Data from a RECOVERY clinical trial being conducted in the UK has demonstrated no benefit with lopinavir-ritonavir, a common HIV medicine marketed by AbbVie, in patients hospitalised with Covid-19.
RECOVERY was launched to assess multiple Covid-19 drug candidates. To date, more than 11,800 patients have been recruited from 176 NHS hospitals in the UK.
On 25 June, the trial’s independent Data Monitoring Committee performed a routine review of the captured data. It recommended that the chief investigators can be unblinded to the lopinavir-ritonavir arm results.
The trial Steering Committee concluded on 29 June that the medication has no beneficial effect in hospitalised Covid-19 patients and stopped randomisation to that arm.
According to the researchers, a total of 1,596 patients were enrolled in the lopinavir-ritonavir group and were compared to 3,376 patients on usual care alone.
Of these participants, 4% needed invasive mechanical ventilation at the time of entry into the trial, 70% required oxygen alone and 26% did not need any respiratory intervention.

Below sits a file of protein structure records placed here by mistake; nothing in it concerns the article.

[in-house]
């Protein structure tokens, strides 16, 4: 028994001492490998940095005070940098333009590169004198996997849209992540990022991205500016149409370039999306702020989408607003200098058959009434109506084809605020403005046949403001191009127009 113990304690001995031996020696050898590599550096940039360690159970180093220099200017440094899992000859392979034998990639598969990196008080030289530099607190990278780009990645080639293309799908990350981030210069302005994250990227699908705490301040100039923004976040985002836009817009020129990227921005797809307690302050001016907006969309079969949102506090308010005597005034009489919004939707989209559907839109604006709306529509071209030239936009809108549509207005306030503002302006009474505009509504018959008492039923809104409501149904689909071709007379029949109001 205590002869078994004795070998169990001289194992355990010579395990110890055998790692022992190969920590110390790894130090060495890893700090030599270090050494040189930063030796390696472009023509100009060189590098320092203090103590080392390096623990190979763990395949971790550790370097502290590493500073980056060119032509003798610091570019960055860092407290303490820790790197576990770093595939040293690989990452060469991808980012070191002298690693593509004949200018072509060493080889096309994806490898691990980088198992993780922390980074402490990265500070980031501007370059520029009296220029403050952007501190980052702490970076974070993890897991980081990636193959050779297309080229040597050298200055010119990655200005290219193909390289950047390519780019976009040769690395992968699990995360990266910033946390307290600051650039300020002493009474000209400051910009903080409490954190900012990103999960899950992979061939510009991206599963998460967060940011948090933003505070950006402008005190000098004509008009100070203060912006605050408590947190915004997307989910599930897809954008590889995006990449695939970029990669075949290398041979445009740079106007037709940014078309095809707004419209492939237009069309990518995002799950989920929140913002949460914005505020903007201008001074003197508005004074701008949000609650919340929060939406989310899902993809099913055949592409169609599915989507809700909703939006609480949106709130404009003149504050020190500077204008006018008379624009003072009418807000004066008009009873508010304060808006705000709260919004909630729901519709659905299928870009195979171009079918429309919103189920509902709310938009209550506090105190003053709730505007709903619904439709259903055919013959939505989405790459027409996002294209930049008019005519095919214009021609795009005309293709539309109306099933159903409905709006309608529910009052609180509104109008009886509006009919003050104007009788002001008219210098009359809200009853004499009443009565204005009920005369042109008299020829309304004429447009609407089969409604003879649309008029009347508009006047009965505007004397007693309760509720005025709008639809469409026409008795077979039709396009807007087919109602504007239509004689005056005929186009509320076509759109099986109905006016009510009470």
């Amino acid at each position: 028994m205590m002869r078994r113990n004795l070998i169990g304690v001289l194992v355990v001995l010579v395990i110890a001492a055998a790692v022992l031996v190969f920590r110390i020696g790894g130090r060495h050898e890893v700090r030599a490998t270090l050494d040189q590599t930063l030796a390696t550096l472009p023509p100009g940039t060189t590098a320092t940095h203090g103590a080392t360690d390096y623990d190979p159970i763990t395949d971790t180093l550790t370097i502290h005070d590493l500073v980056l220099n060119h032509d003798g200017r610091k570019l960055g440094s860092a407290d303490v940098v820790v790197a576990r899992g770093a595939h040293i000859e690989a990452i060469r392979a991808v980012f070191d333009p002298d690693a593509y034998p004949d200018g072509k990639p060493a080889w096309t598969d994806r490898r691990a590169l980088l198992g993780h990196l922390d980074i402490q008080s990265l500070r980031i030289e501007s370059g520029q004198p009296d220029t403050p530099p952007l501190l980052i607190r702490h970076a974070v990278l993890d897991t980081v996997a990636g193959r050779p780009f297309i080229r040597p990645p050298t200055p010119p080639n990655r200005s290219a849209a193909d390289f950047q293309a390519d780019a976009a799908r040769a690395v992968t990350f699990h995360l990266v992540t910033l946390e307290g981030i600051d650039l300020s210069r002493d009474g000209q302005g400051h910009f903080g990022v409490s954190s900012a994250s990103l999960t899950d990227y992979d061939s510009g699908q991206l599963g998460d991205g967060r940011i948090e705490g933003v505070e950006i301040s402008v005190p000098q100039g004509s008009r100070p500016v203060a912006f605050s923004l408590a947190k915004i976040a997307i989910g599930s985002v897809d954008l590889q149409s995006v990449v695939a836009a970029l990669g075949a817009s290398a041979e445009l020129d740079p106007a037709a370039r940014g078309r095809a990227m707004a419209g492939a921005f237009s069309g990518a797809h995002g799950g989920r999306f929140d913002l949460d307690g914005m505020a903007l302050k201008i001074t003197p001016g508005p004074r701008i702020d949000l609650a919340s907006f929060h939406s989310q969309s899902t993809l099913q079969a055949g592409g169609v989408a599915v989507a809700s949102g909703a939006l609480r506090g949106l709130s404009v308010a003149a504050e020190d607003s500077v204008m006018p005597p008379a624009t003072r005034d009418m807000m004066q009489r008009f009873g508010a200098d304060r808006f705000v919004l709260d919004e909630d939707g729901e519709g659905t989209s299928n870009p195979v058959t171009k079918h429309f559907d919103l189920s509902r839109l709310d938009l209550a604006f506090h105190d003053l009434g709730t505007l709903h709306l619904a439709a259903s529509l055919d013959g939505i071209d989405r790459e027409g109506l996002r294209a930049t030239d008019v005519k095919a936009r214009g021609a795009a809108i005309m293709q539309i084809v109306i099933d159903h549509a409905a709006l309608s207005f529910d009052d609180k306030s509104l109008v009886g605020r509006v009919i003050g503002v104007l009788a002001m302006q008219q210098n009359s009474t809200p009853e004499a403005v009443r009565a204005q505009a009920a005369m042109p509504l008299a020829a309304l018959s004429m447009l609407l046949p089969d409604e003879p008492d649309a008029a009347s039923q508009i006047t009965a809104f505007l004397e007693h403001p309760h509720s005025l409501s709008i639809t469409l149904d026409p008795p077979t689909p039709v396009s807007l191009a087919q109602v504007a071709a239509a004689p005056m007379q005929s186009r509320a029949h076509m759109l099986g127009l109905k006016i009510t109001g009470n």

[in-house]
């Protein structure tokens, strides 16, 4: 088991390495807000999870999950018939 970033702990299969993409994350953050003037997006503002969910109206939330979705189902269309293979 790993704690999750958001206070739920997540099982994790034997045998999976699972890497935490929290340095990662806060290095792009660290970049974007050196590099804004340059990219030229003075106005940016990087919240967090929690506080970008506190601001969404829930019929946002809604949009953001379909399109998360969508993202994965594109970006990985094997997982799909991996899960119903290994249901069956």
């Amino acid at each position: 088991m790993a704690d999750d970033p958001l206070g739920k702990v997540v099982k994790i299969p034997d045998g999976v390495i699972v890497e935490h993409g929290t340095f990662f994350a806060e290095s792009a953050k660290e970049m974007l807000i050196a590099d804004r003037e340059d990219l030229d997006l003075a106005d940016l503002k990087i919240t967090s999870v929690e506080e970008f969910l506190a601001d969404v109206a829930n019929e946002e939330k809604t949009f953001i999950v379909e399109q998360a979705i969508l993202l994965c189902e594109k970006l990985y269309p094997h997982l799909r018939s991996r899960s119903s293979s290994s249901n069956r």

Results showed no significant difference in the primary endpoint of 28-day mortality, with consistent data across patient subgroups. Researchers also reported no evidence of beneficial impact on the risk of progression to mechanical ventilation or duration of hospital stay.
The researchers said: “These data convincingly rule out any meaningful mortality benefit of lopinavir-ritonavir in the hospitalised Covid-19 patients we studied.
“We were unable to study a large number of patients on invasive mechanical ventilation because of difficulty administering the drug to patients on ventilators.
“As such, we cannot make conclusions about the effectiveness in mechanically ventilated patients. Full results will be made available as soon as possible.”
Apart from lopinavir-ritonavir, the low-dose dexamethasone arm of the RECOVERY trial was stopped due to clear evidence of benefit in adult Covid-19 patients, along with the hydroxychloroquine arm due to lack of efficacy.